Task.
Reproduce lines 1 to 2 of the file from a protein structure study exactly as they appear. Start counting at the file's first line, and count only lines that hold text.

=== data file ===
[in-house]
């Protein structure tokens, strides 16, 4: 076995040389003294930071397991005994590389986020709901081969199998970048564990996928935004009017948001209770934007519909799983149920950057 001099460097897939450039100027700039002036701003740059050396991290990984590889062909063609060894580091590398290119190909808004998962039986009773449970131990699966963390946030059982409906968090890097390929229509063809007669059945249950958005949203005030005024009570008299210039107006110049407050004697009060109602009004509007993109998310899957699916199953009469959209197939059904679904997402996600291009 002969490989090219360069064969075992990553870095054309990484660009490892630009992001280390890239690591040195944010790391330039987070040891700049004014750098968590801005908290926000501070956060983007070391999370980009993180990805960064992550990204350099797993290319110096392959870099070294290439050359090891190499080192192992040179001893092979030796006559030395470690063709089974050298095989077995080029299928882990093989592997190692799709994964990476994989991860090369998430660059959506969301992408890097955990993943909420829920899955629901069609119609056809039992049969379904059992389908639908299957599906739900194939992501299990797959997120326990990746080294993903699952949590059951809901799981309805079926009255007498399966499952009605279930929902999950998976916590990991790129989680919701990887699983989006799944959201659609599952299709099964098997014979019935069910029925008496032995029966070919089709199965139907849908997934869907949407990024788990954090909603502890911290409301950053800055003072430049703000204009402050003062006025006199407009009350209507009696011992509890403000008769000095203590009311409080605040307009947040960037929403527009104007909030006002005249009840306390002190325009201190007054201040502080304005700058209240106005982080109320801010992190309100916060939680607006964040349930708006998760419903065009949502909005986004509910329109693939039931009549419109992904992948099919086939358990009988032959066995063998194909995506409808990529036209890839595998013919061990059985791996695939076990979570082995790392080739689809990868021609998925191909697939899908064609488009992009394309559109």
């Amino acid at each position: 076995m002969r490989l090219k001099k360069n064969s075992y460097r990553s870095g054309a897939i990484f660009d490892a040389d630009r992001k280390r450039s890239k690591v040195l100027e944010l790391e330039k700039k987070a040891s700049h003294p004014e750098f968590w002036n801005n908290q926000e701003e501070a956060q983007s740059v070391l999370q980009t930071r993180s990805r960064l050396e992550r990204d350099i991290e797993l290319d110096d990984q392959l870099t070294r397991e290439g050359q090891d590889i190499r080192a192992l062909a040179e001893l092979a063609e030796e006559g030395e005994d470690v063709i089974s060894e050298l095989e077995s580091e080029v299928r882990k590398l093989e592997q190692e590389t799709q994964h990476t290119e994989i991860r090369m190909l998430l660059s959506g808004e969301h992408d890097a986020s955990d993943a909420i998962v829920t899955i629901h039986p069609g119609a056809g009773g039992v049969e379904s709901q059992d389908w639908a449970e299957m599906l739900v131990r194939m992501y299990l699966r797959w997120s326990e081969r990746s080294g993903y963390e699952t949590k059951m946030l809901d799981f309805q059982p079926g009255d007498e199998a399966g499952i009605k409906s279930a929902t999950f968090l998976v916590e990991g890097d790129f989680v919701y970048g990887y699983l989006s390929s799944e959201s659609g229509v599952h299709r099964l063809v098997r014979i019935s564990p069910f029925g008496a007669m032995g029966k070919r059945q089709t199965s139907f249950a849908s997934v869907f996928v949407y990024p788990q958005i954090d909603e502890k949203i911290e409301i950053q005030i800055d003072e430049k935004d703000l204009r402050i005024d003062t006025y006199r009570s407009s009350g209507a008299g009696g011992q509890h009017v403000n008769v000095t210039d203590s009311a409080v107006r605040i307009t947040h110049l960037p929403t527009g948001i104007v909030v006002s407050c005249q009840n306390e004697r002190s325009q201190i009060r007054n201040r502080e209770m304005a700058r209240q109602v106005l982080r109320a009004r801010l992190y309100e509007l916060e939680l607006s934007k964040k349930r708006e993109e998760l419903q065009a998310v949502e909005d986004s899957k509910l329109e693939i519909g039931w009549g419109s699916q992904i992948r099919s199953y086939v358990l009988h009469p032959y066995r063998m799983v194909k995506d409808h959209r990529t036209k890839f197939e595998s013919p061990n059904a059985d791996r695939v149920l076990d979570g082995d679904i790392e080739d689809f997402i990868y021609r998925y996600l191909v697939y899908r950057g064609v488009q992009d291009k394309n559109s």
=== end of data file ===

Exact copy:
[in-house]
């Protein structure tokens, strides 16, 4: 076995040389003294930071397991005994590389986020709901081969199998970048564990996928935004009017948001209770934007519909799983149920950057 001099460097897939450039100027700039002036701003740059050396991290990984590889062909063609060894580091590398290119190909808004998962039986009773449970131990699966963390946030059982409906968090890097390929229509063809007669059945249950958005949203005030005024009570008299210039107006110049407050004697009060109602009004509007993109998310899957699916199953009469959209197939059904679904997402996600291009 002969490989090219360069064969075992990553870095054309990484660009490892630009992001280390890239690591040195944010790391330039987070040891700049004014750098968590801005908290926000501070956060983007070391999370980009993180990805960064992550990204350099797993290319110096392959870099070294290439050359090891190499080192192992040179001893092979030796006559030395470690063709089974050298095989077995080029299928882990093989592997190692799709994964990476994989991860090369998430660059959506969301992408890097955990993943909420829920899955629901069609119609056809039992049969379904059992389908639908299957599906739900194939992501299990797959997120326990990746080294993903699952949590059951809901799981309805079926009255007498399966499952009605279930929902999950998976916590990991790129989680919701990887699983989006799944959201659609599952299709099964098997014979019935069910029925008496032995029966070919089709199965139907849908997934869907949407990024788990954090909603502890911290409301950053800055003072430049703000204009402050003062006025006199407009009350209507009696011992509890403000008769000095203590009311409080605040307009947040960037929403527009104007909030006002005249009840306390002190325009201190007054201040502080304005700058209240106005982080109320801010992190309100916060939680607006964040349930708006998760419903065009949502909005986004509910329109693939039931009549419109992904992948099919086939358990009988032959066995063998194909995506409808990529036209890839595998013919061990059985791996695939076990979570082995790392080739689809990868021609998925191909697939899908064609488009992009394309559109």